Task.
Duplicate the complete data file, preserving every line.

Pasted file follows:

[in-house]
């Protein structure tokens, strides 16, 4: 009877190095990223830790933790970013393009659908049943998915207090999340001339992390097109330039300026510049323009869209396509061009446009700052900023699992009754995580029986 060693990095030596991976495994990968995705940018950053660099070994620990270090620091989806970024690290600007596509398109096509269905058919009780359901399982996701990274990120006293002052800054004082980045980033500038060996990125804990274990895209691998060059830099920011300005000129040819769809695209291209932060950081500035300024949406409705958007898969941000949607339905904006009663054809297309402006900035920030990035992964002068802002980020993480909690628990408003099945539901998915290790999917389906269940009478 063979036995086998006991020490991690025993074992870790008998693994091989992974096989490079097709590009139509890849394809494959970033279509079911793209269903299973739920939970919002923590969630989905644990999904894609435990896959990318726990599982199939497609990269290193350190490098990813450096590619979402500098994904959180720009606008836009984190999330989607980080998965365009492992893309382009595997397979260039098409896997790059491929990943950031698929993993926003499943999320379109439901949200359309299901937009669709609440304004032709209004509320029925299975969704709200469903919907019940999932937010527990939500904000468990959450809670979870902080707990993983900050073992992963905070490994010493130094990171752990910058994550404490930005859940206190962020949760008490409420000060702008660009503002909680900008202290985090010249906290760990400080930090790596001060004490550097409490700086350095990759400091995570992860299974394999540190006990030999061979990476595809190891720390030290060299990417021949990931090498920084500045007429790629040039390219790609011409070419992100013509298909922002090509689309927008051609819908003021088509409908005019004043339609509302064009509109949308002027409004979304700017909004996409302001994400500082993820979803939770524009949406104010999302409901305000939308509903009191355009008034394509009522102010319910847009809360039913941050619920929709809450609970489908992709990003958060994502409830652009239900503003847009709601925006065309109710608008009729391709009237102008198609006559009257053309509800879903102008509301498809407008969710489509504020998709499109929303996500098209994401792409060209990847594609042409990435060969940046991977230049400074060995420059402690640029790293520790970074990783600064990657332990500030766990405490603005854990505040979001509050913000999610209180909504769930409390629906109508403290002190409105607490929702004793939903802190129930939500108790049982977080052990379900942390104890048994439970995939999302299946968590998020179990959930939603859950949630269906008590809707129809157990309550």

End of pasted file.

[in-house]
């Protein structure tokens, strides 16, 4: 009877190095990223830790933790970013393009659908049943998915207090999340001339992390097109330039300026510049323009869209396509061009446009700052900023699992009754995580029986 060693990095030596991976495994990968995705940018950053660099070994620990270090620091989806970024690290600007596509398109096509269905058919009780359901399982996701990274990120006293002052800054004082980045980033500038060996990125804990274990895209691998060059830099920011300005000129040819769809695209291209932060950081500035300024949406409705958007898969941000949607339905904006009663054809297309402006900035920030990035992964002068802002980020993480909690628990408003099945539901998915290790999917389906269940009478 063979036995086998006991020490991690025993074992870790008998693994091989992974096989490079097709590009139509890849394809494959970033279509079911793209269903299973739920939970919002923590969630989905644990999904894609435990896959990318726990599982199939497609990269290193350190490098990813450096590619979402500098994904959180720009606008836009984190999330989607980080998965365009492992893309382009595997397979260039098409896997790059491929990943950031698929993993926003499943999320379109439901949200359309299901937009669709609440304004032709209004509320029925299975969704709200469903919907019940999932937010527990939500904000468990959450809670979870902080707990993983900050073992992963905070490994010493130094990171752990910058994550404490930005859940206190962020949760008490409420000060702008660009503002909680900008202290985090010249906290760990400080930090790596001060004490550097409490700086350095990759400091995570992860299974394999540190006990030999061979990476595809190891720390030290060299990417021949990931090498920084500045007429790629040039390219790609011409070419992100013509298909922002090509689309927008051609819908003021088509409908005019004043339609509302064009509109949308002027409004979304700017909004996409302001994400500082993820979803939770524009949406104010999302409901305000939308509903009191355009008034394509009522102010319910847009809360039913941050619920929709809450609970489908992709990003958060994502409830652009239900503003847009709601925006065309109710608008009729391709009237102008198609006559009257053309509800879903102008509301498809407008969710489509504020998709499109929303996500098209994401792409060209990847594609042409990435060969940046991977230049400074060995420059402690640029790293520790970074990783600064990657332990500030766990405490603005854990505040979001509050913000999610209180909504769930409390629906109508403290002190409105607490929702004793939903802190129930939500108790049982977080052990379900942390104890048994439970995939999302299946968590998020179990959930939603859950949630269906008590809707129809157990309550």